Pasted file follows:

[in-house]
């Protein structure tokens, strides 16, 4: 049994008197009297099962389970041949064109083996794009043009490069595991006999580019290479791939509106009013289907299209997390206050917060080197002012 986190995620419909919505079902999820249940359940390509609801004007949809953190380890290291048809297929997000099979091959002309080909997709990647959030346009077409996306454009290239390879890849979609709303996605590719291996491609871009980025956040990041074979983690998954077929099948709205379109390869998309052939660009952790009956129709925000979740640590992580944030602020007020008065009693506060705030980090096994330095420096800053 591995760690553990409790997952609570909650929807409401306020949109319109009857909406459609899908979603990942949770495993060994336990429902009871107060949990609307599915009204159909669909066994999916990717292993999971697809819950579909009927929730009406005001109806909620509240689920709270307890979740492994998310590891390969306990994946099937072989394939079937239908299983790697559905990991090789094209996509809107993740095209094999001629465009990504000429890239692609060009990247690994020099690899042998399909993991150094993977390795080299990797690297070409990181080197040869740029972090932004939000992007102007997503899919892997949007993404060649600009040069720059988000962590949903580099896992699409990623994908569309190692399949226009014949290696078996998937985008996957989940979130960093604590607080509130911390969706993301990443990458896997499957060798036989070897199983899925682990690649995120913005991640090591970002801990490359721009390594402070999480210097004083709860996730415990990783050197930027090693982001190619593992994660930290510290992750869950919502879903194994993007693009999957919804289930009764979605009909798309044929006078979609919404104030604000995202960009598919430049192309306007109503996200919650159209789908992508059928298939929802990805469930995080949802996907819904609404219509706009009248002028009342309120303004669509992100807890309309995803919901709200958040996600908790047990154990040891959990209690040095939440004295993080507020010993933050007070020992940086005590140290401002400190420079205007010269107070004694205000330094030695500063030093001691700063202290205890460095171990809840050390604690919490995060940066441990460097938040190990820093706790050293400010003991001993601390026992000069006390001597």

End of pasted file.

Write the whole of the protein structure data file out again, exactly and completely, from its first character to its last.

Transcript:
[in-house]
């Protein structure tokens, strides 16, 4: 049994008197009297099962389970041949064109083996794009043009490069595991006999580019290479791939509106009013289907299209997390206050917060080197002012 986190995620419909919505079902999820249940359940390509609801004007949809953190380890290291048809297929997000099979091959002309080909997709990647959030346009077409996306454009290239390879890849979609709303996605590719291996491609871009980025956040990041074979983690998954077929099948709205379109390869998309052939660009952790009956129709925000979740640590992580944030602020007020008065009693506060705030980090096994330095420096800053 591995760690553990409790997952609570909650929807409401306020949109319109009857909406459609899908979603990942949770495993060994336990429902009871107060949990609307599915009204159909669909066994999916990717292993999971697809819950579909009927929730009406005001109806909620509240689920709270307890979740492994998310590891390969306990994946099937072989394939079937239908299983790697559905990991090789094209996509809107993740095209094999001629465009990504000429890239692609060009990247690994020099690899042998399909993991150094993977390795080299990797690297070409990181080197040869740029972090932004939000992007102007997503899919892997949007993404060649600009040069720059988000962590949903580099896992699409990623994908569309190692399949226009014949290696078996998937985008996957989940979130960093604590607080509130911390969706993301990443990458896997499957060798036989070897199983899925682990690649995120913005991640090591970002801990490359721009390594402070999480210097004083709860996730415990990783050197930027090693982001190619593992994660930290510290992750869950919502879903194994993007693009999957919804289930009764979605009909798309044929006078979609919404104030604000995202960009598919430049192309306007109503996200919650159209789908992508059928298939929802990805469930995080949802996907819904609404219509706009009248002028009342309120303004669509992100807890309309995803919901709200958040996600908790047990154990040891959990209690040095939440004295993080507020010993933050007070020992940086005590140290401002400190420079205007010269107070004694205000330094030695500063030093001691700063202290205890460095171990809840050390604690919490995060940066441990460097938040190990820093706790050293400010003991001993601390026992000069006390001597």